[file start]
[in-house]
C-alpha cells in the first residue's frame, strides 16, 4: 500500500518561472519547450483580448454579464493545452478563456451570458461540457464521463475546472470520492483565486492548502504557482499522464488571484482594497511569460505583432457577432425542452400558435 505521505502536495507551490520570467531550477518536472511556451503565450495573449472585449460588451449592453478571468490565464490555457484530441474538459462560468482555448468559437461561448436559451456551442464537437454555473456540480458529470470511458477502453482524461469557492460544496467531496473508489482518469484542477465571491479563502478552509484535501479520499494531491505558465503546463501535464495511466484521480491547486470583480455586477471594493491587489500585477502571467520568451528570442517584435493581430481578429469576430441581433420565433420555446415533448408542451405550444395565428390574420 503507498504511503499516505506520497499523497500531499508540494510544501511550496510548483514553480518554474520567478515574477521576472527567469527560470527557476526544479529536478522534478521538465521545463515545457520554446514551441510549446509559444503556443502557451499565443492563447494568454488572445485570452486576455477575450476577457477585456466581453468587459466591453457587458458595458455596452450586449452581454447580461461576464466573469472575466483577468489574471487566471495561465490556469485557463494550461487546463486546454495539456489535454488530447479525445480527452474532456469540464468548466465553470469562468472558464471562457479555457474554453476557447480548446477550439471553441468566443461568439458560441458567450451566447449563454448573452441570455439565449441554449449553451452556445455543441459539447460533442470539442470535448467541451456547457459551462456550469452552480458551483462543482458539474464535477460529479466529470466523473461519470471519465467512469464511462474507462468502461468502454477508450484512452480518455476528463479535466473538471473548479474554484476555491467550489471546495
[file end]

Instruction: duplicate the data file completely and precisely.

[in-house]
C-alpha cells in the first residue's frame, strides 16, 4: 500500500518561472519547450483580448454579464493545452478563456451570458461540457464521463475546472470520492483565486492548502504557482499522464488571484482594497511569460505583432457577432425542452400558435 505521505502536495507551490520570467531550477518536472511556451503565450495573449472585449460588451449592453478571468490565464490555457484530441474538459462560468482555448468559437461561448436559451456551442464537437454555473456540480458529470470511458477502453482524461469557492460544496467531496473508489482518469484542477465571491479563502478552509484535501479520499494531491505558465503546463501535464495511466484521480491547486470583480455586477471594493491587489500585477502571467520568451528570442517584435493581430481578429469576430441581433420565433420555446415533448408542451405550444395565428390574420 503507498504511503499516505506520497499523497500531499508540494510544501511550496510548483514553480518554474520567478515574477521576472527567469527560470527557476526544479529536478522534478521538465521545463515545457520554446514551441510549446509559444503556443502557451499565443492563447494568454488572445485570452486576455477575450476577457477585456466581453468587459466591453457587458458595458455596452450586449452581454447580461461576464466573469472575466483577468489574471487566471495561465490556469485557463494550461487546463486546454495539456489535454488530447479525445480527452474532456469540464468548466465553470469562468472558464471562457479555457474554453476557447480548446477550439471553441468566443461568439458560441458567450451566447449563454448573452441570455439565449441554449449553451452556445455543441459539447460533442470539442470535448467541451456547457459551462456550469452552480458551483462543482458539474464535477460529479466529470466523473461519470471519465467512469464511462474507462468502461468502454477508450484512452480518455476528463479535466473538471473548479474554484476555491467550489471546495